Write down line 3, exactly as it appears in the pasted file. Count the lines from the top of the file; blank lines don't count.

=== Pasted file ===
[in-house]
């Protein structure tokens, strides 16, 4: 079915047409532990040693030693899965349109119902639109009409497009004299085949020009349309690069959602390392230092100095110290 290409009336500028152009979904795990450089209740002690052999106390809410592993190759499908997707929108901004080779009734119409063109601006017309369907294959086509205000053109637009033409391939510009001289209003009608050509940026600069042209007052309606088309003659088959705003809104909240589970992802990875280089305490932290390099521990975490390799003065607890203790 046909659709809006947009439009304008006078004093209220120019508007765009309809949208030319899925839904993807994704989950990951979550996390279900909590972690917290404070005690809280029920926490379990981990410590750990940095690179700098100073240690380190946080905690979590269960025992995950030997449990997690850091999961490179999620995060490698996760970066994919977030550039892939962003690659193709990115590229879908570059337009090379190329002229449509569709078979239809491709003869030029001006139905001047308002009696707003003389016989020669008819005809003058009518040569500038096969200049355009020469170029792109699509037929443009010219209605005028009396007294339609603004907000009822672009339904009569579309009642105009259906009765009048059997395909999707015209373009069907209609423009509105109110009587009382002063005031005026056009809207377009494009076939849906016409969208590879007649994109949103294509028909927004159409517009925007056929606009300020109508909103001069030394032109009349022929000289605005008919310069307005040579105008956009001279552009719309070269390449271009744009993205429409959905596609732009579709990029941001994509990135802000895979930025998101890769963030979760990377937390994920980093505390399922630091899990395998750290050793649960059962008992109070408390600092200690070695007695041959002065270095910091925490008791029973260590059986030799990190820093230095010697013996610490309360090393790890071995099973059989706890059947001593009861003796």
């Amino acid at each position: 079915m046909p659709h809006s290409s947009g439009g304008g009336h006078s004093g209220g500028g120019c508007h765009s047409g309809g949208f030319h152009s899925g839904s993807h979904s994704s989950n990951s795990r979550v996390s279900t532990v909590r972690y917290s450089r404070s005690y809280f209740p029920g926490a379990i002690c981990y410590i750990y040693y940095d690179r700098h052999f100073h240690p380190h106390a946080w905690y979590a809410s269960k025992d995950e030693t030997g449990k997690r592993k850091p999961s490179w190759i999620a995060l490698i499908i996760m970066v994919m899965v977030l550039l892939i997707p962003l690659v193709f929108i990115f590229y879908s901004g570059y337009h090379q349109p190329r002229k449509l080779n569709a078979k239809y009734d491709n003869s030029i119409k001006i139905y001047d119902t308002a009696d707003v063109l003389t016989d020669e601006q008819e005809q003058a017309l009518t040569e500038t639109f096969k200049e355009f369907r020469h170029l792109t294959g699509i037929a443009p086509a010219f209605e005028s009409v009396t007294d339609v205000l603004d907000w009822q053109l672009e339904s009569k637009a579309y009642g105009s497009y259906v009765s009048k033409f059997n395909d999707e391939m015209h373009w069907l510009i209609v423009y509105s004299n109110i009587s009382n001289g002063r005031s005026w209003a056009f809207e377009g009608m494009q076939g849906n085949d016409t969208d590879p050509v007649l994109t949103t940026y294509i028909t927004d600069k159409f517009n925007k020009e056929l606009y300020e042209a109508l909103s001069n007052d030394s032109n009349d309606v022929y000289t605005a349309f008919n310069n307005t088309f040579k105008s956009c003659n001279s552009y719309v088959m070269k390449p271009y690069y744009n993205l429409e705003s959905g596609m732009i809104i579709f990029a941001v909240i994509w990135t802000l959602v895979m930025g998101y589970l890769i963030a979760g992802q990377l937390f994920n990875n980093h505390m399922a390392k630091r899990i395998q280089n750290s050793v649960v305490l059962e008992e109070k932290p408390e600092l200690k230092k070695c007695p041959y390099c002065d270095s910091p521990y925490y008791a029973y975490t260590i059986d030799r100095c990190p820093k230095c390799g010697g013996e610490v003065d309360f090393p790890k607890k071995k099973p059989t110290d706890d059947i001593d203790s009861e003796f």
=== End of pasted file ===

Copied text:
């Amino acid at each position: 079915m046909p659709h809006s290409s947009g439009g304008g009336h006078s004093g209220g500028g120019c508007h765009s047409g309809g949208f030319h152009s899925g839904s993807h979904s994704s989950n990951s795990r979550v996390s279900t532990v909590r972690y917290s450089r404070s005690y809280f209740p029920g926490a379990i002690c981990y410590i750990y040693y940095d690179r700098h052999f100073h240690p380190h106390a946080w905690y979590a809410s269960k025992d995950e030693t030997g449990k997690r592993k850091p999961s490179w190759i999620a995060l490698i499908i996760m970066v994919m899965v977030l550039l892939i997707p962003l690659v193709f929108i990115f590229y879908s901004g570059y337009h090379q349109p190329r002229k449509l080779n569709a078979k239809y009734d491709n003869s030029i119409k001006i139905y001047d119902t308002a009696d707003v063109l003389t016989d020669e601006q008819e005809q003058a017309l009518t040569e500038t639109f096969k200049e355009f369907r020469h170029l792109t294959g699509i037929a443009p086509a010219f209605e005028s009409v009396t007294d339609v205000l603004d907000w009822q053109l672009e339904s009569k637009a579309y009642g105009s497009y259906v009765s009048k033409f059997n395909d999707e391939m015209h373009w069907l510009i209609v423009y509105s004299n109110i009587s009382n001289g002063r005031s005026w209003a056009f809207e377009g009608m494009q076939g849906n085949d016409t969208d590879p050509v007649l994109t949103t940026y294509i028909t927004d600069k159409f517009n925007k020009e056929l606009y300020e042209a109508l909103s001069n007052d030394s032109n009349d309606v022929y000289t605005a349309f008919n310069n307005t088309f040579k105008s956009c003659n001279s552009y719309v088959m070269k390449p271009y690069y744009n993205l429409e705003s959905g596609m732009i809104i579709f990029a941001v909240i994509w990135t802000l959602v895979m930025g998101y589970l890769i963030a979760g992802q990377l937390f994920n990875n980093h505390m399922a390392k630091r899990i395998q280089n750290s050793v649960v305490l059962e008992e109070k932290p408390e600092l200690k230092k070695c007695p041959y390099c002065d270095s910091p521990y925490y008791a029973y975490t260590i059986d030799r100095c990190p820093k230095c390799g010697g013996e610490v003065d309360f090393p790890k607890k071995k099973p059989t110290d706890d059947i001593d203790s009861e003796f």